‘Hunted Down and Shot’: Judge Gives Stinging Remarks Before Sentencing All Three Men Convicted of Ahmaud Arbery’s Death to Life In Prison

·6 min read

The three men responsible for the shooting death of Ahmaud Arbery have all been sentenced to life in prison. Two of the men are guaranteed to never see freedom again. The prosecutor, who recommended life without parole, also asked that the men not be able to make money from their stories in the future.

On Friday, Jan. 7, Judge Timothy Walmsley sentenced Travis McMichael, 35, and his father, Gregory McMichael, 66, to life in prison without parole, plus an additional 20 years, in the murder of the 25-year-old Brunswick, Georgia, native.

Travis McMichael (left), Roddie Bryan (center), Gregory McMichael (right)
Travis McMichael (left), Roddie Bryan (center), Gregory McMichael (right)

William “Roddie” Bryan, 52, the neighbor to the McMichaels, has been sentenced to life in prison, however, his sentence differs as he does have the possibility of parole in 30 years.

In November, a jury found the McMichaels and Bryan guilty of the Feb. 23, 2020 murder of the Black jogger in their community, Satilla Shores.

Before the sentencing, the family called for the judge to consider sentencing the men harshly for the crime.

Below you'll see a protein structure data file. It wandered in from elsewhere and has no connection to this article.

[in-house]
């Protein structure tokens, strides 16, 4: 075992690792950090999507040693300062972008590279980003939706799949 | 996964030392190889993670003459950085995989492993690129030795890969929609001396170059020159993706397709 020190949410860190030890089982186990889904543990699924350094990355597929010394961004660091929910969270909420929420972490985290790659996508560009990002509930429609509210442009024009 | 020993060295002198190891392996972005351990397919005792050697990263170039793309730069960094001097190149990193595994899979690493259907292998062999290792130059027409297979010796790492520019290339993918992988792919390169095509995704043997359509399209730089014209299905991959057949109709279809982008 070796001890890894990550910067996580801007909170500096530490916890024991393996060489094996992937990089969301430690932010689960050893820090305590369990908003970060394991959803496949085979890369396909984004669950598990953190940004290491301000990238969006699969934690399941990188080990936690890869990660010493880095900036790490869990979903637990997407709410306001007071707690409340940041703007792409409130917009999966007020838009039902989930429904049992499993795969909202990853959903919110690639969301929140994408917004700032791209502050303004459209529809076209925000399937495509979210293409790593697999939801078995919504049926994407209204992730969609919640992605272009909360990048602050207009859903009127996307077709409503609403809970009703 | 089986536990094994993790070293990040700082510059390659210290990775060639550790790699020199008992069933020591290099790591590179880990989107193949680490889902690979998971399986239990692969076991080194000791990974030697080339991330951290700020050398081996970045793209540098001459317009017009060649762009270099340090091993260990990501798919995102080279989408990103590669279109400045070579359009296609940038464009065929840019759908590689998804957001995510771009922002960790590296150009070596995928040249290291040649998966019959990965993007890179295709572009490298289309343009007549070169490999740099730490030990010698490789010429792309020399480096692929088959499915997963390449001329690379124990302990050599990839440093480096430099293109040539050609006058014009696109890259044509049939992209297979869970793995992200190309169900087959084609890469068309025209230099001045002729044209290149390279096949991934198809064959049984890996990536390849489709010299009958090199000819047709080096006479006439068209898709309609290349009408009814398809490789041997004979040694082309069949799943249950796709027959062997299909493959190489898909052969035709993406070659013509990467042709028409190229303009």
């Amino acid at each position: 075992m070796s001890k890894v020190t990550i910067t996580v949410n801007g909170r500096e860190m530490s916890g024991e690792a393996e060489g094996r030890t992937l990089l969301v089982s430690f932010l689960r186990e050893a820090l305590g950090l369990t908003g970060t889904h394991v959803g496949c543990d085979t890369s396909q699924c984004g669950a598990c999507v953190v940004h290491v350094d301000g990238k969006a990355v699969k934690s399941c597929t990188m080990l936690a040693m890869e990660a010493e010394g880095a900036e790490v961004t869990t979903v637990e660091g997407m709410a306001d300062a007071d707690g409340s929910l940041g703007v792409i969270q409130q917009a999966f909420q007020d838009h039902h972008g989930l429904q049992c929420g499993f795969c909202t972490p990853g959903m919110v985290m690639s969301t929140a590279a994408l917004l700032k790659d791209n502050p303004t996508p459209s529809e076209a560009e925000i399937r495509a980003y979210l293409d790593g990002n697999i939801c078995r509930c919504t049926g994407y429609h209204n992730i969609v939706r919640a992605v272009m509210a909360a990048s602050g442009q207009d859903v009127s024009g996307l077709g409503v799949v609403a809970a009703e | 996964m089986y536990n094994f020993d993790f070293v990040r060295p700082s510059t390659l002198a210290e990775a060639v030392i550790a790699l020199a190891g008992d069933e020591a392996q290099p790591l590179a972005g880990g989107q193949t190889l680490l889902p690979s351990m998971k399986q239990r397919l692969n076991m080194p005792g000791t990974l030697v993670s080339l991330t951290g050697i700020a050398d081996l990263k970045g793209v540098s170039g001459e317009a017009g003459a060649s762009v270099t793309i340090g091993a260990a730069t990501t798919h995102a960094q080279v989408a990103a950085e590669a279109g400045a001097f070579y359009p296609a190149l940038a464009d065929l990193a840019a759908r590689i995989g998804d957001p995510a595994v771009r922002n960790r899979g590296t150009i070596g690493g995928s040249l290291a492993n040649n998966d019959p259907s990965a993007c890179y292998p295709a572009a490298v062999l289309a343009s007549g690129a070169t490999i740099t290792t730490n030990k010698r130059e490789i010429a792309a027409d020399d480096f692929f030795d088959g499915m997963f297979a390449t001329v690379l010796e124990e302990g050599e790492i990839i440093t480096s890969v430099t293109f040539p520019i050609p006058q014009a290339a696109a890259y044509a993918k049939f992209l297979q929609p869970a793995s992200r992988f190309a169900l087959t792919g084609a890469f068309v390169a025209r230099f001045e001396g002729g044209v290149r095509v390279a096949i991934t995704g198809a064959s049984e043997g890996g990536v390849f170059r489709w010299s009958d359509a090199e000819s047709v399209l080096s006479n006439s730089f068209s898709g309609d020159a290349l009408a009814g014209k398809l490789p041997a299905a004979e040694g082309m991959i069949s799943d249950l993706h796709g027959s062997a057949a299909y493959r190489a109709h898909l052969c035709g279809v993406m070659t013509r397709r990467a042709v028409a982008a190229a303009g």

“The man who killed my son has sat in this courtroom every single day next to his father. I’ll never get that chance to sit next to my son ever again. Not at a general table. Not at a holiday. And not at a wedding,” Ahmaud Arbery’s father, Marcus Arbery, told the court before the sentencing.

“His killers should spend the rest of their lives thinking about what they did and what they took from us and they should do it behind bars because me and my family have to do it for the rest of their life.”

Arbery’s mother, Wanda Cooper-Jones shared that she loved her son, speaking as if he were in the court with them, “Son, I love you as much today as I did the day you were born.”

Then she spoke to the judge about their intent, even after they could not reduce her son’s manhood, the Atlanta Constitution-Journal reports, “They chose to target my son because they didn’t want him in their community. When they couldn’t sufficiently scare him or intimidate them, they killed him.”

“So I’m asking the men who killed him be given the maximum sentence available to the court,” Cooper-Jones requested.

She also referred to one defendant’s counsel and the comments she made about Arbery’s “long, dirty toenails” in her closing argument, “He was messy. He sometimes refused to wear socks. I wish he would have cut and cleaned his toenails before he went out that day. I guess he would have if he knew he would have been murdered.”

Before he gave his sentence, Judge Walmsley dramatically demonstrated the terror that Ahmaud most have felt and invoked a biblical theme about who constitutes one’s neighbor and blasted the men for taking their law in their own hands. He also recited the vile comments made by the defendants regarding the night of Arbery’s death.